Starting out, you'll find that most missions are fairly easily won with high unit numbers. It will get increasingly more difficult as you approach the end of the short campaign but still – most of the situations can and will be solved with strength in numbers. There's no difficulty setting to speak of so you won't be able to adjust your experience in any way. What you see it what you get.

Re-Legion Review - Gameplay
Most missions will revolve around either wiping out the enemy or capturing a specific building and it can get really repetitive after a while. What doesn't help is the painful omission of other game mods. No multiplayer, no factions and no skirmish or free play of any kind. Although the main campaign will slightly differ depending on some of your choices and religious dogmas that you choose when first starting out – it doesn't change the core gameplay or present any wildly different scenarios to the ones you saw the first time around.

The entire game is one of those cases where it presents a cool idea, then executes it in a poor way. While it can be fun amassing a huge neon-glowing army and sending them into a "pew goes laser" conflict – it just isn't enough. Even that will be fairly problematic due to poor unit pathfinding that makes them go all over the place or get stuck in the environment sometimes. Numerous minor bugs and poor enemy AI certainly don't help the overall package, sometimes making the game feel like an early access title rather than a full release.


As mentioned, the game features a dark, neon infested aesthetic. Religious and cult-like themes give the game a slight horror vibe and some cutscenes even further emphasize that with creepy voice-overs and even darker color tones. Although the texture quality is nothing to write home about, the design of everything, from maps to units perfectly fits into the general theme.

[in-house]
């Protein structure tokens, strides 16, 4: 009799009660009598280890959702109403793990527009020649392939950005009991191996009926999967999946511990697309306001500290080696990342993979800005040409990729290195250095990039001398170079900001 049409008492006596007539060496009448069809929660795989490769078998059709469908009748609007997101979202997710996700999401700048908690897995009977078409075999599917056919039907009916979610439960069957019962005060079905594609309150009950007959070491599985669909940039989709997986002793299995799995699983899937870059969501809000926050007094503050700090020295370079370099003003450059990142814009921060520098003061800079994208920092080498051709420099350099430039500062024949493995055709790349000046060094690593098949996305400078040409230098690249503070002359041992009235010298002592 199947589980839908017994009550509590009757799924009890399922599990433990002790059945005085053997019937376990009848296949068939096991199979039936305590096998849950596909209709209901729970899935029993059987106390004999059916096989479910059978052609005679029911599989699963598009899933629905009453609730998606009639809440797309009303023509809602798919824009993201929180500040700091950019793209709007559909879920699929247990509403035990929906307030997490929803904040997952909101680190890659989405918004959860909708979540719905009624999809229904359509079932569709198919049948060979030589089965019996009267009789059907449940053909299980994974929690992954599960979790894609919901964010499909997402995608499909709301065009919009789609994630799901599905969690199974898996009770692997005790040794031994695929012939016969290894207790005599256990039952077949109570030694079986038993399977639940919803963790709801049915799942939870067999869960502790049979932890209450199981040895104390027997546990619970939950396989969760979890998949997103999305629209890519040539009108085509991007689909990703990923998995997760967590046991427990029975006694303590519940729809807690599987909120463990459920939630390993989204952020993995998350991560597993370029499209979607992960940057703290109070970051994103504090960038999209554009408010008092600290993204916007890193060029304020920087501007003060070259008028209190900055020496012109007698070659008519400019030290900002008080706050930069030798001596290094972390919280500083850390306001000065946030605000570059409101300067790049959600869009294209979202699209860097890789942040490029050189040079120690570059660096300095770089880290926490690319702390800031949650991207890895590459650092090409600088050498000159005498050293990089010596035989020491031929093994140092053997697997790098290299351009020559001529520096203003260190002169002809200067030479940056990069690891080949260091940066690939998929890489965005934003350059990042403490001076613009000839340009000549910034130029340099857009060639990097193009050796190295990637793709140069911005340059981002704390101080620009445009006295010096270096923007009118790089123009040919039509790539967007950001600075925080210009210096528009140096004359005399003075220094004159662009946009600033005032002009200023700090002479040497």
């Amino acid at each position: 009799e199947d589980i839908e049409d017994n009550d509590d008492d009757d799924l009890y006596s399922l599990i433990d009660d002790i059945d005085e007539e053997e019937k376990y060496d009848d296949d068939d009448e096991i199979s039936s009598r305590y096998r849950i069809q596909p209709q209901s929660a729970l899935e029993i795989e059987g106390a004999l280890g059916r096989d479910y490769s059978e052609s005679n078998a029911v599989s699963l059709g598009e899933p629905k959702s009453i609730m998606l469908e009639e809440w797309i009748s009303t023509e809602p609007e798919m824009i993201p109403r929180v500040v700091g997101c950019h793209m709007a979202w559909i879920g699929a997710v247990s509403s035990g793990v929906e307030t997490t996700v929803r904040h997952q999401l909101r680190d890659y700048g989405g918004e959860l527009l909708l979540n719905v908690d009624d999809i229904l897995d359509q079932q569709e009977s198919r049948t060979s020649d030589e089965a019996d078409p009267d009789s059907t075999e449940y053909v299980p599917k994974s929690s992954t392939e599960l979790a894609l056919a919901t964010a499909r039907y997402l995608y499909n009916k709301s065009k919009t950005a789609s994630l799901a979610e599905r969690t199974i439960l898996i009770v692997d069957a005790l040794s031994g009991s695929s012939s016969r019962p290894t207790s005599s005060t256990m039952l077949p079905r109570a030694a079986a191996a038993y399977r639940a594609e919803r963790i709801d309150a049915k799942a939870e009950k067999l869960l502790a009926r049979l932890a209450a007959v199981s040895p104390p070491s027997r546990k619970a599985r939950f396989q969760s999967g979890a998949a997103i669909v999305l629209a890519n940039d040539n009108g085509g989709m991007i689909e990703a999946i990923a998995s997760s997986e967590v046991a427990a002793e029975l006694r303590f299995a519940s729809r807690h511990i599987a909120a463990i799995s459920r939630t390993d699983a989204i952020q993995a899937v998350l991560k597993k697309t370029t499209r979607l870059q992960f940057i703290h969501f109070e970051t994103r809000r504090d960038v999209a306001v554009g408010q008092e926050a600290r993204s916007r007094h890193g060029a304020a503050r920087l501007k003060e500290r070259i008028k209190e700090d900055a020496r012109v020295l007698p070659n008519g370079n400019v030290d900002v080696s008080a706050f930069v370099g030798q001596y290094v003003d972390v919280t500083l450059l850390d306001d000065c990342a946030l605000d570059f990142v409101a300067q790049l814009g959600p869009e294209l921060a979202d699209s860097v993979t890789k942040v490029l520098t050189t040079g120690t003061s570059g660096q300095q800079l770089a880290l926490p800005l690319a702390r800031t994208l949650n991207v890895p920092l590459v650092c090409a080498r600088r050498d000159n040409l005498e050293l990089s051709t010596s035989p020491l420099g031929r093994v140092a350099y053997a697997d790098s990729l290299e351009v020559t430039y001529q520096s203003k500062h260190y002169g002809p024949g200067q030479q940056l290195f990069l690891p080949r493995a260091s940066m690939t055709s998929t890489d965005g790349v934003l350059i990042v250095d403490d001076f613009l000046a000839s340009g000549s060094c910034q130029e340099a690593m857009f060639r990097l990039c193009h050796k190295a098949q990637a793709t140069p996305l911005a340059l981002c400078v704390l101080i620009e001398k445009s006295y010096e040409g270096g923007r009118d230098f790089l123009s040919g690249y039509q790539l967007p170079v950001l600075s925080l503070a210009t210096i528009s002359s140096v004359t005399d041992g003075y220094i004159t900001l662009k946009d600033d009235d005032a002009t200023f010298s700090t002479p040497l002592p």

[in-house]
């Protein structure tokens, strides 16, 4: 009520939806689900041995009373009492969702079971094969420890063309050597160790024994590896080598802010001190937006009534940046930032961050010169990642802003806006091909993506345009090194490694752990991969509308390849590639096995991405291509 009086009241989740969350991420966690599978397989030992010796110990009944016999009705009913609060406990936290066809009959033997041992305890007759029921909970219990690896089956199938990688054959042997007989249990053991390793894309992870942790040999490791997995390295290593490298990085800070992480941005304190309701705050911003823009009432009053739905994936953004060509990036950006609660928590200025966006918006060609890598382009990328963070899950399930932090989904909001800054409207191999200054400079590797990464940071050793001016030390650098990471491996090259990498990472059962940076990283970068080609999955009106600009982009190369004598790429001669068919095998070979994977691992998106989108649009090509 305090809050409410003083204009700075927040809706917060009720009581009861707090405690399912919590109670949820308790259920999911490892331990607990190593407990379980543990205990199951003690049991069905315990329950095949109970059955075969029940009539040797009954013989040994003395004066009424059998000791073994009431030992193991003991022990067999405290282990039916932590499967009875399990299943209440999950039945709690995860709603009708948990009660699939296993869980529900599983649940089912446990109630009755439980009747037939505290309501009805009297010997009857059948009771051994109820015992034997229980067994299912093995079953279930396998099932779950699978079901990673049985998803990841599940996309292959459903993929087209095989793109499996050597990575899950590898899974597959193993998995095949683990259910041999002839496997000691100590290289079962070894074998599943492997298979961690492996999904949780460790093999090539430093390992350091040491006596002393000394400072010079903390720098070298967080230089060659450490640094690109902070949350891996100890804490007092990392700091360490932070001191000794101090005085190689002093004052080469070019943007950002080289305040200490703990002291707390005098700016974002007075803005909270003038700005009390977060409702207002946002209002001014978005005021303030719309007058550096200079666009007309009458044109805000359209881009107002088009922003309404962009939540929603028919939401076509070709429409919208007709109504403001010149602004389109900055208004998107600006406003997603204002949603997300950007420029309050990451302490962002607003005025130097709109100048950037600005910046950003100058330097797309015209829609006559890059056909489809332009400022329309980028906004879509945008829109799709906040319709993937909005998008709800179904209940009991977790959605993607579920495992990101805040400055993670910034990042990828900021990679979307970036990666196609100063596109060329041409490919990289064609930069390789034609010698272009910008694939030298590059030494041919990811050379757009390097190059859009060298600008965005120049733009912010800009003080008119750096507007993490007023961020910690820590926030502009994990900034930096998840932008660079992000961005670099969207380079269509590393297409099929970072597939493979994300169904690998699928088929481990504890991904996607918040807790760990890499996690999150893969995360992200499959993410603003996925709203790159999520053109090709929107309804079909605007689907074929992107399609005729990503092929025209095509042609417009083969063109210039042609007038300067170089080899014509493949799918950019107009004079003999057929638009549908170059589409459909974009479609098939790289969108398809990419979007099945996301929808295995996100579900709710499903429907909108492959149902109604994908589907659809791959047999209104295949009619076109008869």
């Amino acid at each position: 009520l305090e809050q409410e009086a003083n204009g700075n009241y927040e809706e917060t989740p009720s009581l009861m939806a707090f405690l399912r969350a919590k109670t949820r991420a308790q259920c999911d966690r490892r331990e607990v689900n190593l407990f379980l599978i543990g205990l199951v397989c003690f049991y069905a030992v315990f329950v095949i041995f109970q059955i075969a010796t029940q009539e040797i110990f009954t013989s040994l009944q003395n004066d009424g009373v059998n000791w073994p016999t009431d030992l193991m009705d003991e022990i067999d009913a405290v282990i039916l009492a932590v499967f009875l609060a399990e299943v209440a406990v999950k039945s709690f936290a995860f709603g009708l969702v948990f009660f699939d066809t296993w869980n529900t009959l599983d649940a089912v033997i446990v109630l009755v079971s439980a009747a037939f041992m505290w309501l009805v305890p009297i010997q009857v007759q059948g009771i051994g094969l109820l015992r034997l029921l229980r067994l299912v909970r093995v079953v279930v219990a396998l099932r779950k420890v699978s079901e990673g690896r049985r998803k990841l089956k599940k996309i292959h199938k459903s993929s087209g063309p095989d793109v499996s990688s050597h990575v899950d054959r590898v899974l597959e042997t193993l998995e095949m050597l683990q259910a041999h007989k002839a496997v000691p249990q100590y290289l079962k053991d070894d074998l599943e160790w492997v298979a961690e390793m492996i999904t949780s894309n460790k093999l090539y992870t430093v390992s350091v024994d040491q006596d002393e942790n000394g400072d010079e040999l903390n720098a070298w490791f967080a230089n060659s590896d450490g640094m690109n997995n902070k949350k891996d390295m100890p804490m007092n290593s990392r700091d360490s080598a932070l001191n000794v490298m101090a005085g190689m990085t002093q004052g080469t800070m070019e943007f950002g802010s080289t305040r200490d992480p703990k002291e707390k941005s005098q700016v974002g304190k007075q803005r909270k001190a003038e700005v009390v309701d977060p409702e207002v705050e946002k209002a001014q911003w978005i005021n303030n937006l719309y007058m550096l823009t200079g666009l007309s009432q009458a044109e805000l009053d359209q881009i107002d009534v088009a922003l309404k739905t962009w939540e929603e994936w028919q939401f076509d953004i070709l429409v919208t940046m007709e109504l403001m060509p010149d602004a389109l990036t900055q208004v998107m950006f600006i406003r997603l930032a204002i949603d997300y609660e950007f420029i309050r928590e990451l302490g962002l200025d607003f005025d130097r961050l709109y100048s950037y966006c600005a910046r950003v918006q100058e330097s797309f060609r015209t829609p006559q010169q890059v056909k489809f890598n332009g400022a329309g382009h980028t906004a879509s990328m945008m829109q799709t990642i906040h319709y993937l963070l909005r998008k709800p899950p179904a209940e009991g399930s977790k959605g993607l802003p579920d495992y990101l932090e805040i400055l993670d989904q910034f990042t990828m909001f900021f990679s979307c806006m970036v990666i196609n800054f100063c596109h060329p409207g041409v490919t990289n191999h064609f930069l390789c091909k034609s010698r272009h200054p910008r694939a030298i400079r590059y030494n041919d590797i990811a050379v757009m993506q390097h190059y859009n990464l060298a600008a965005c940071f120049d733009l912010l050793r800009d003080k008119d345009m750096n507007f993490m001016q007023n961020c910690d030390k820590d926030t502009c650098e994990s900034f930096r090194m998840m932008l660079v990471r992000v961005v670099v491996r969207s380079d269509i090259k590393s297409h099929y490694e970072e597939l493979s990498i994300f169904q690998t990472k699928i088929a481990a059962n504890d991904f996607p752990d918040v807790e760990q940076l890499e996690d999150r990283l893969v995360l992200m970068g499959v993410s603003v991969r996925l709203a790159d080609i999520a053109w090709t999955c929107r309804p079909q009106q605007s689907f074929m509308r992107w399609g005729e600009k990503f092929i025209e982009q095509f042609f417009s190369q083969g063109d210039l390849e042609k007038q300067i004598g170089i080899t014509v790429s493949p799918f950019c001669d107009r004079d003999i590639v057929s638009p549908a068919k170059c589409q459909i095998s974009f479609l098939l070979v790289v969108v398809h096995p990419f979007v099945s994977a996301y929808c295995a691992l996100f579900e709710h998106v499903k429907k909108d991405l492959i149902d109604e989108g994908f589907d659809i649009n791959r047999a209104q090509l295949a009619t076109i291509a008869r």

Re-Legion Review - Neon overload
Important buildings are clearly identified with the generous usage of neon while enemy and player controlled units feature a bit more color than the neutral citizens. These visual choices also play well into the story. Non-interactive buildings and NPC citizens are greyed out to signify them being unimportant and brainwashed by the modern society. Only when you convert the neutrals is that they awake and step into the real world.

Music is also a high point of the presentation. It blends well with the overall visuals, mixing synthwave and retro-futuristic tunes with serviceable combat sound effects to make a satisfying whole.


Despite the many problems, I liked the short time I spent with Re-Legion. Although it definitely lacks content that I feel any RTS should have, I really appreciate the fact that the cult themes didn't simply stay on paper and have really impactful gameplay elements attached to them.

It doesn't reinvent the wheel by any means but its core elements blend well together. The story lacks some subtlety but it manages to be surprisingly interesting to follow and offers some meaningful choices that reflect gameplay-wise. Wrap it all in an interesting, cyberpunk visuals and you've got a really solid RTS game. If anything from the previous sentence tickles your fancy you might want to give this one a go. Others should probably look elsewhere.

+ Cyberpunk setting, atmosphere and visual presentation – Severely lacking in content
+ Ok story with some decision making – Poor enemy AI and unit pathfinding
+ Some cool cult mechanics and units – Technical issues, bugs, crashes